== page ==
A couple of weeks ago I attended the OpenSolaris stream of the Sun Microsystems’ “Tech Days 2007” developers conference in London (actually in a church at Westminster, just across from the houses of commons. In fact, whilst I was there I saw David Blunket being taken for a walk by his minder. His dog was galavanting around freely. This was also when the protesters were gathered outside trying to influence the vote over whether Britain should renew her Trident Missile system – and what a surprising eloquent, friendly, and outgoing group of people they were).
Amongst the many features of Solaris 10/OpenSolaris that were discussed was the kernel design now employed that makes everything a thread – at the expense of single-process performance. Their approach really seems to be to build a system which needs to run on (relatively) big-iron systems in order to get decent performance. Certainly, on single-core (or even dual-core) systems, even Sun admit that it will likely to more of a hinderance than a benefit.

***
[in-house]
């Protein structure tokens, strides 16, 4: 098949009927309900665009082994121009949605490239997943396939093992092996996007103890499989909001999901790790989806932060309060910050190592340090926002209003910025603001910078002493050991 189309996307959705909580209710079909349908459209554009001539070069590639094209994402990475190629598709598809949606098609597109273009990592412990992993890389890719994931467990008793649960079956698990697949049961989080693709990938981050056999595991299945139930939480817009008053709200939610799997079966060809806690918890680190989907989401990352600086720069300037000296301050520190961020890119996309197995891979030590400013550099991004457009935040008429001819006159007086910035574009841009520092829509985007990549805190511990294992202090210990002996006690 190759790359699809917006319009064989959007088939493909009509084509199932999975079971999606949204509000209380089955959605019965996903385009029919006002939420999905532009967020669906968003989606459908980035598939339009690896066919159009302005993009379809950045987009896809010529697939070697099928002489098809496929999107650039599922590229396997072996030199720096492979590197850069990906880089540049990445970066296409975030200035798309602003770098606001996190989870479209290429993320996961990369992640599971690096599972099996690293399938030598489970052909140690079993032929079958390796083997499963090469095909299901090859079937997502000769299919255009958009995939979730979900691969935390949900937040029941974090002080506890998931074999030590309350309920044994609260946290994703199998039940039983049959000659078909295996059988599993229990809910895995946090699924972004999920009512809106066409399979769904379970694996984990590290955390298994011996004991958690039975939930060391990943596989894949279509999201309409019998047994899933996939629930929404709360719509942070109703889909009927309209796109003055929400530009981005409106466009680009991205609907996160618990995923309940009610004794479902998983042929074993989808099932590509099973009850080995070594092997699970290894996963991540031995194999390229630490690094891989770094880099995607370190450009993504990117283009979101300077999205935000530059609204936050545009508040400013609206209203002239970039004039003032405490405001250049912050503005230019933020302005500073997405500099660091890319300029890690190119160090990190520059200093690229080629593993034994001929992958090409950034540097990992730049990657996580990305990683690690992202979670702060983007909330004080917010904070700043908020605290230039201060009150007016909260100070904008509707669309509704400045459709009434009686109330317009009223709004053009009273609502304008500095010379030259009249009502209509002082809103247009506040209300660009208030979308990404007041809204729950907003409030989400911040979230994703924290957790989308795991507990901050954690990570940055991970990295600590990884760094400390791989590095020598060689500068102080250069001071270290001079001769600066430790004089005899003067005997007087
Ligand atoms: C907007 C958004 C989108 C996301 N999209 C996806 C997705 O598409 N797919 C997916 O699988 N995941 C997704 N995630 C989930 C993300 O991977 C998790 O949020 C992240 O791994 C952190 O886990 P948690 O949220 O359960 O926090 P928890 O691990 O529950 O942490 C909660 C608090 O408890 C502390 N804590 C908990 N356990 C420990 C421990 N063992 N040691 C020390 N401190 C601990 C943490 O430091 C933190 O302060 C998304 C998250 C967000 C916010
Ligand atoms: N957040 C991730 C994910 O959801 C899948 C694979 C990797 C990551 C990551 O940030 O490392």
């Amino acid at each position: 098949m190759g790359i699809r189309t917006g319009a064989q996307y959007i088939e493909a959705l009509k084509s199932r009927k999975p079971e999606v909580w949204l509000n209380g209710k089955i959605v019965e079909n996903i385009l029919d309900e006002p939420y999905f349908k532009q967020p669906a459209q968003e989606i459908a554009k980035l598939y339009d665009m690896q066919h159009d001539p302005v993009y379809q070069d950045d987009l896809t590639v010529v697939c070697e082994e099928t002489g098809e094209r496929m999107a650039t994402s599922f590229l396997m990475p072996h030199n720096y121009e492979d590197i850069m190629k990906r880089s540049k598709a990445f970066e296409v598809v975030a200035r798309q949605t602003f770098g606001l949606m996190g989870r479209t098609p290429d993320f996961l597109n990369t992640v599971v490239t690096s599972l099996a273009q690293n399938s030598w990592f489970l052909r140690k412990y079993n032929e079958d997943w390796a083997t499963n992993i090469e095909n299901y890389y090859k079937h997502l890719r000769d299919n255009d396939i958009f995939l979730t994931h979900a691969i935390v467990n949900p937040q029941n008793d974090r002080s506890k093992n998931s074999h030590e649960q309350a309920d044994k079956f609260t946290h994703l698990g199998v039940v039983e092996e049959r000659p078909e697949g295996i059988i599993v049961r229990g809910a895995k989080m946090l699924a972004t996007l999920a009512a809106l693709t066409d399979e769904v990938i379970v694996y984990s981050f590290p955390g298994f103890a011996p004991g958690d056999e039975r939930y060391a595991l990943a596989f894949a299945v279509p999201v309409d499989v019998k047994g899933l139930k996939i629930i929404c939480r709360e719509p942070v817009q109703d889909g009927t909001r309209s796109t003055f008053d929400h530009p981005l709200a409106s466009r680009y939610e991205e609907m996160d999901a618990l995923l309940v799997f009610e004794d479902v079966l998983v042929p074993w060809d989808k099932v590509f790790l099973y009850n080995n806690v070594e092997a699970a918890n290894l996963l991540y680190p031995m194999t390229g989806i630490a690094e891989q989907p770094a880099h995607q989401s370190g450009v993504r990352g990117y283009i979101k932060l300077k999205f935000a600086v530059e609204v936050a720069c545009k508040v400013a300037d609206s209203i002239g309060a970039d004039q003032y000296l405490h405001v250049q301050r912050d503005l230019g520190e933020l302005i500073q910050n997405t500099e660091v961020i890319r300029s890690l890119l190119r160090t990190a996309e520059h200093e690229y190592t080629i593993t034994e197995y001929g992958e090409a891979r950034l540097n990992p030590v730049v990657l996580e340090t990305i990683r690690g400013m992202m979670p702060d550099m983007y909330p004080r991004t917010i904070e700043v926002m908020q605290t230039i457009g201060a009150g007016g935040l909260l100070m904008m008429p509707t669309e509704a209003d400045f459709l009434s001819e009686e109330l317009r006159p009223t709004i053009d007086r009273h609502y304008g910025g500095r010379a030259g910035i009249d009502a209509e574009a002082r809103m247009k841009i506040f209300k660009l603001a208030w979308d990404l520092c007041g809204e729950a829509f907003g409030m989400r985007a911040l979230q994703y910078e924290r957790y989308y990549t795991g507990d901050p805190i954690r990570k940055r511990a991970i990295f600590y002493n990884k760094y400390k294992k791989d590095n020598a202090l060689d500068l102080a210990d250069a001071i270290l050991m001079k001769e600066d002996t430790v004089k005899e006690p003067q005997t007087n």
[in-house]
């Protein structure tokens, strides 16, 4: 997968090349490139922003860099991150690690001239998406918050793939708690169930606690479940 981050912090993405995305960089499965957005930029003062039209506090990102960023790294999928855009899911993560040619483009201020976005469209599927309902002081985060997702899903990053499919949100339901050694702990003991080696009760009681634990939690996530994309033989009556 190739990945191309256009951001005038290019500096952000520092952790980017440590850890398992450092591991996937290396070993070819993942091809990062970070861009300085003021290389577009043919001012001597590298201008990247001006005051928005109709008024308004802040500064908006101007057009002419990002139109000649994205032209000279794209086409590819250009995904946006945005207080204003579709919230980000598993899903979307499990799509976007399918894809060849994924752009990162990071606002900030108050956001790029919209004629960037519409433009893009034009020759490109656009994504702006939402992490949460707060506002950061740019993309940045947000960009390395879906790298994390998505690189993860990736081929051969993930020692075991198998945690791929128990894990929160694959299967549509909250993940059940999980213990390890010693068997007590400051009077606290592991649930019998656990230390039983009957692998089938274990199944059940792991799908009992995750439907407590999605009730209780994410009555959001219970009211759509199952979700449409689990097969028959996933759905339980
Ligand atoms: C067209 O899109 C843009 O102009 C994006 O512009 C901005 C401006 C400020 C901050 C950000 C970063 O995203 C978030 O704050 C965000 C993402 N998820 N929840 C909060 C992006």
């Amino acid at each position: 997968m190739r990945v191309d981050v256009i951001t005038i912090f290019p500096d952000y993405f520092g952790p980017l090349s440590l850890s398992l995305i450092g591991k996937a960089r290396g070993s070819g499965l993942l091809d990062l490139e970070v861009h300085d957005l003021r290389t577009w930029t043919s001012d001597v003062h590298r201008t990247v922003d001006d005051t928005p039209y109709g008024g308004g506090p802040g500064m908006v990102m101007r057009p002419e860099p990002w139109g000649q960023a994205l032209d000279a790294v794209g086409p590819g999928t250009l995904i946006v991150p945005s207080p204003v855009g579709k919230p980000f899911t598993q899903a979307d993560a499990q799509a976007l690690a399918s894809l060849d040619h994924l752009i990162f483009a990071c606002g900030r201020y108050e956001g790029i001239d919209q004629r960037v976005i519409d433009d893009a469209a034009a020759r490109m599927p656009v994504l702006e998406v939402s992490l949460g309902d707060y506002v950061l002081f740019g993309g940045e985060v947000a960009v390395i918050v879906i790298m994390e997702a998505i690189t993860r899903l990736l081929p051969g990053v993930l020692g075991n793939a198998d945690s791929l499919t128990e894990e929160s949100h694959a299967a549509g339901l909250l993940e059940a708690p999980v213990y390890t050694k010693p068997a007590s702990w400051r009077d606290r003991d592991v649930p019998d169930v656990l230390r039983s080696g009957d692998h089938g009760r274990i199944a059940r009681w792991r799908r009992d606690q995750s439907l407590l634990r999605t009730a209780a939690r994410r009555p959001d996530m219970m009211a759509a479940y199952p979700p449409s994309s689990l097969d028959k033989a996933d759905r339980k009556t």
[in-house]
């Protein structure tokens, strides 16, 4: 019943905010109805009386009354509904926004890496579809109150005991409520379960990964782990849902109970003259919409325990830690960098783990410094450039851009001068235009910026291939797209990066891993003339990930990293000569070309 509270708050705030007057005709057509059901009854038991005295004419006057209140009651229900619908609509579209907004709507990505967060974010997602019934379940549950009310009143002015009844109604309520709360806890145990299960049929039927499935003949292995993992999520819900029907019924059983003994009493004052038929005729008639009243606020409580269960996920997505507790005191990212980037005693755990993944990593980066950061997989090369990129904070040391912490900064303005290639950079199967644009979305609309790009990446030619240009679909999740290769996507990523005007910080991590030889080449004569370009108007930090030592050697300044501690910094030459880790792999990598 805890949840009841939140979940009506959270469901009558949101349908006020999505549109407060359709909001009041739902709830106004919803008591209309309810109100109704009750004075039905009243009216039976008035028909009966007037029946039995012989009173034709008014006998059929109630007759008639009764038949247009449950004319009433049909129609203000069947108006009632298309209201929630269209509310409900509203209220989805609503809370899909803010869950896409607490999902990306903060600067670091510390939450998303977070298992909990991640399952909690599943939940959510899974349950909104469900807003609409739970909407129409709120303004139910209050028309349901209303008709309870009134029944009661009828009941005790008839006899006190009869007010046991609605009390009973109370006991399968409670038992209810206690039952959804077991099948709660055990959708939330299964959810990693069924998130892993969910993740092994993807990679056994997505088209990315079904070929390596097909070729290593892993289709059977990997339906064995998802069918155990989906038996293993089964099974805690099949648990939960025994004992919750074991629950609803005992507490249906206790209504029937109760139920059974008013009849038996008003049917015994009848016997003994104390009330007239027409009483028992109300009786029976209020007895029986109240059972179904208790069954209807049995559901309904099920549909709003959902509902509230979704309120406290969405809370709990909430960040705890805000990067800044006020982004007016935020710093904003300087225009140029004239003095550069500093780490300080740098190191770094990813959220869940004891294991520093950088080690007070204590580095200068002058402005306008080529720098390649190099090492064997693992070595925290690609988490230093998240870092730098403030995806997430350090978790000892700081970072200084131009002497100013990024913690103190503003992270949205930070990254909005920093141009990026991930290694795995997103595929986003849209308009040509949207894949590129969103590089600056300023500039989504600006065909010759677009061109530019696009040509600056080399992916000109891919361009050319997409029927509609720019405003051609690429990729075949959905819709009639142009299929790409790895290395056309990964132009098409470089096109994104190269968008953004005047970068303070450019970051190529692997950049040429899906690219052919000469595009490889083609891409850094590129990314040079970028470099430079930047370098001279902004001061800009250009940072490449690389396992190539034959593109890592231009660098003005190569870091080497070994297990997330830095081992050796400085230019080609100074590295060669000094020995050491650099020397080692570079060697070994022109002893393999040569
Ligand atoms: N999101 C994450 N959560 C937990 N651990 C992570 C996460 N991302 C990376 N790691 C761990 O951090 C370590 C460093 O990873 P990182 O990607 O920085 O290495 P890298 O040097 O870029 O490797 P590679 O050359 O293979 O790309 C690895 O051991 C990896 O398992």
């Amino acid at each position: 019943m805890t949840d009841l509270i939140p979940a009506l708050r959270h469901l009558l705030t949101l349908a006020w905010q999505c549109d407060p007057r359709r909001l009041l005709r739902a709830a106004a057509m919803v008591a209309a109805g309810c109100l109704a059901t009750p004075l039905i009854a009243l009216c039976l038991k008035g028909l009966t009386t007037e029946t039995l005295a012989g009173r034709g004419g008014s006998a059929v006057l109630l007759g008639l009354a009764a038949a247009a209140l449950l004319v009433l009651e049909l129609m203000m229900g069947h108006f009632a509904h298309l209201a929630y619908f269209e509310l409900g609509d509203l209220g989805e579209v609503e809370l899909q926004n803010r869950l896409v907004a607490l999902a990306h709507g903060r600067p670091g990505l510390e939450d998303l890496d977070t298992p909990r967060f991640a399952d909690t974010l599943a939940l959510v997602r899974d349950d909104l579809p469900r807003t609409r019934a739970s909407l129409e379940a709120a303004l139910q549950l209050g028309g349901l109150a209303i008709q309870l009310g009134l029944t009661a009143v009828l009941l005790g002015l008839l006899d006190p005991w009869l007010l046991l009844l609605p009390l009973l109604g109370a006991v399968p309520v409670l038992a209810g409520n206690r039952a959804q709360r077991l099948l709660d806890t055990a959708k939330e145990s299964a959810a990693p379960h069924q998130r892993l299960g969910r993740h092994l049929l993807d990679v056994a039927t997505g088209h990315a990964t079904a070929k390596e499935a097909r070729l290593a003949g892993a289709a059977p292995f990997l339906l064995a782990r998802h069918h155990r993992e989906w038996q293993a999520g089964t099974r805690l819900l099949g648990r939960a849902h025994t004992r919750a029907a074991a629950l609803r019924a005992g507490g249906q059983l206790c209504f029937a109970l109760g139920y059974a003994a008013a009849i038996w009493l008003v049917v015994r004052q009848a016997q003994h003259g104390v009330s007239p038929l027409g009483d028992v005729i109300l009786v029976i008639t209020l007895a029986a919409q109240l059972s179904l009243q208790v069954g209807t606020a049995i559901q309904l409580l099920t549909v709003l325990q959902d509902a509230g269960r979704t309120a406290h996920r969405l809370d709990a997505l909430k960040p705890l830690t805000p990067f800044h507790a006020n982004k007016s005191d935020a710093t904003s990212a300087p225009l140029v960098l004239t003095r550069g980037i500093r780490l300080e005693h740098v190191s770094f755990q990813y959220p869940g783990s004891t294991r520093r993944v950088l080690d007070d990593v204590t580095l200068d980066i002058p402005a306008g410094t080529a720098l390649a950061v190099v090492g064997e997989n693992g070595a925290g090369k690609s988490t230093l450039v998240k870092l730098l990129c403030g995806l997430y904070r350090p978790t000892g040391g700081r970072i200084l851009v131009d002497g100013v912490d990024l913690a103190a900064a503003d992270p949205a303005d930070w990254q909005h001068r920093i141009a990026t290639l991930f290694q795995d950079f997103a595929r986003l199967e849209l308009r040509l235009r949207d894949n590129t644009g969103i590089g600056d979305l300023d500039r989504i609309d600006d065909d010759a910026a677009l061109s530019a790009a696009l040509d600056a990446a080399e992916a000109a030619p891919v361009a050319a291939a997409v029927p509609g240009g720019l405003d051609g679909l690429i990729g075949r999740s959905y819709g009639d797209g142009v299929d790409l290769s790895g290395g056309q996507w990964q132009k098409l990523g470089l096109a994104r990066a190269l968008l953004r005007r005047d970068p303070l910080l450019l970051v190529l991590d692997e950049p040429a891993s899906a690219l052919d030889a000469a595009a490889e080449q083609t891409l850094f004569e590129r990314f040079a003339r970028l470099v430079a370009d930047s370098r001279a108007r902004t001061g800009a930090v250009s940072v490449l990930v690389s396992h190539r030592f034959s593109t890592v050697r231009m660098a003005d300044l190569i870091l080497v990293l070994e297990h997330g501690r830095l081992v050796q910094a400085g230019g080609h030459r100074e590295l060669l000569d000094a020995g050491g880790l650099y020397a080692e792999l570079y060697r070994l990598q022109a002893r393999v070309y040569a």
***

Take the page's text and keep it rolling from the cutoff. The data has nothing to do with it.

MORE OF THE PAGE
With Zeus in mind, I did ask one of Sun’s chief engineers what this would mean for efficient single-process applications based on a tight select() loop (an approach that Apache is still struggling with) – and he answered with a shrug, saying that Solaris wasn’t deisgned to run non-threaded applications.
… which is great, until people start thinking that this sort of thing is acceptable standard practice.
(Apologies to Robert Oppenheimer)